Macron and Le Pen to face off in final round of French election

Exit polls and early results Sunday show President Emmanuel Macron just ahead of far-right rival Marine Le Pen after the first round of France’s presidential election. The next round is scheduled for April 24. 

AP Photo/Thibault Camus, Pool
French President Emmanuel Macron casts his ballot for the first round of the presidential election, Sunday, April 10, 2022 in Le Touquet, northern France. President Macron is seeking a second five-year term, with a strong challenge from Marine Le Pen.

Incumbent Emmanuel Macron will face far-right nationalist Marine Le Pen in a winner-takes-all runoff for the French presidency, after they both advanced Sunday in the first round of voting in the country’s election to set up another head-to-head clash of their sharply opposing visions for France.

Polling agency projections and a partial official count of votes showed France teeing up a repeat of the 2017 runoff that made Macron the country's youngest-ever president — but with no guarantee this time that the outcome will be the same.

Addressing his supporters who chanted “five more years,” Macron warned that “nothing is done” and said the next two weeks of campaigning for the April 24 second-round vote will be “decisive for our country and for Europe.”

Claiming that Le Pen would align France with “populists and xenophobes,” he said: “That's not us.”

“I want to reach out to all those who want to work for France," he said. He vowed to “implement the project of progress, of French and European openness and independence we have advocated for.”

The election outcome will have wide international influence as Europe struggles to contain the havoc wreaked by Russian President Vladimir Putin’s invasion of Ukraine. Macron has strongly backed European Union sanctions on Russia while Le Pen has worried about their impact on French living standards. Macron also is a firm supporter of NATO and of close collaboration among the European Union’s 27 members.

With two-thirds of votes counted, Macron and Le Pen had pulled comfortably clear of hard-left leader Jean-Luc Melenchon, out of the two-candidate runoff in third place.

Macron, a 44-year-old political centrist, won by a landslide five years ago but he is bracing for a far tougher second round against his 53-year-old political nemesis. Le Pen is promising seismic shifts for France — both domestically and internationally — if elected as the country’s first woman president.

Macron for months had looked like a shoo-in to become France’s first president in 20 years to win a second term. But National Rally leader Le Pen, in a late surge, tapped into the foremost issue on many French voters’ minds: the soaring costs for food, gas and heating due to rising inflation and the repercussions of Western sanctions on Russia.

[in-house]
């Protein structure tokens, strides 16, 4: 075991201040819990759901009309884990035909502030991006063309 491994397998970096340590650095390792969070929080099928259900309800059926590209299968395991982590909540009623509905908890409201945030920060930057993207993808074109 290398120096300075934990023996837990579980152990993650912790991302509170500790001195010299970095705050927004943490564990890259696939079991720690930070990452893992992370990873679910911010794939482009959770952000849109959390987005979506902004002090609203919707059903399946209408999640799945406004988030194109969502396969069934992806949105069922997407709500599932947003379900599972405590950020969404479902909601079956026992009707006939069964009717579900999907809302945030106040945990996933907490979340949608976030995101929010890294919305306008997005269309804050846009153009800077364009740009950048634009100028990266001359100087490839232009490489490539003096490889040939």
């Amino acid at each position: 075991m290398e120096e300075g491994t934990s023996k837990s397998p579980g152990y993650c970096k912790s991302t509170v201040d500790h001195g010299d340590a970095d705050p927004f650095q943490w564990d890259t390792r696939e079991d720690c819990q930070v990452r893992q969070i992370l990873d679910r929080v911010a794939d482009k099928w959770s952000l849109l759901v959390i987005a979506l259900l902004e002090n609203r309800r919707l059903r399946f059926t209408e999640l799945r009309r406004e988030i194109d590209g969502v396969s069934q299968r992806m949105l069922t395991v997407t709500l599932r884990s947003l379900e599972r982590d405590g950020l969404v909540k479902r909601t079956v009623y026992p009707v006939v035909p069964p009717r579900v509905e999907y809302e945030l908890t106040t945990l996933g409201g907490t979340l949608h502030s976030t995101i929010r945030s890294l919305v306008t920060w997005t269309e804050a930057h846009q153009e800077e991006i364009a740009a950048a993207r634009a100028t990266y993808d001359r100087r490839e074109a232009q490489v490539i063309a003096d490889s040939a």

Polling agency projections put both Macron and Le Pen on course to improve their 2017 first-round showings, highlighting how French politics have become increasingly polarized. Macron was expected to capture a sizeable first-round lead of around 28% support, ahead of Le Pen's projected 23%-24% of the vote. Melenchon was credited with about 20% support.

Both Macron and Le Pen now need to reach out to voters who backed the 10 presidential candidates defeated on Sunday to win in round two.

Le Pen seemed to target Melechon’s left-wing supporters in particular by promising “social justice” and fixes for “a France torn apart.”

“The French people honored me by qualifying me for the second round,” Le Pen said. Her supporters celebrated with champagne and interrupted her speech with chants of “We're going to win!”

Yet some of her defeated rivals were so alarmed by the possibility of Le Pen beating Macron that they urged their supporters Sunday to shift their second-round votes to the incumbent. Melenchon, addressing supporters who sometimes shed tears, repeatedly said: “We must not give one vote to Mrs. Le Pen.”

Describing herself as “profoundly worried,” defeated conservative candidate Valerie Pecresse warned of “the chaos that would ensue” if Le Pen was elected, saying the far-right leader has never been so close to power. Pecresse said she would vote for Macron in the runoff.

Pollsters suggest that just a few percentage points could separate the familiar foes in the second round. The runoff campaign is likely to be far more confrontational than round one, which was largely overshadowed by the war in Ukraine.

After Le Pen dropped off her blue ballot envelope in the northern town of Henin-Beaumont, she said “given the situation in the country and in the world,” the election outcome could determine "not only the next five years, but probably the next 50 years” in France.

In the 27-member EU, only France has a nuclear arsenal and a U.N. Security Council veto.

To beat Le Pen in the runoff, Macron must pick apart her years-long rebranding effort to make herself seem less extreme, a makeover that has even highlighted her love of cats. Macron has accused Le Pen of pushing an extremist manifesto of racist, ruinous policies. Le Pen wants to roll back some rights for Muslims, banning them from wearing headscarves in public, and drastically reduce immigration from outside Europe.

Her softer image has won over some voters but made others even more suspicious.

Yves Maillot, a retired engineer, said he voted for Macron only to counterbalance Le Pen. He said he fears that her long-standing hostility to the EU could see her try to take France out of the bloc, even though she's dropped that from her manifesto.

“I don't think she's changed at all,” he said. “It's the same thing, but with cats."


Associated Press journalists Elaine Ganley, Sylvie Corbet and Patrick Hermansen contributed to this report.

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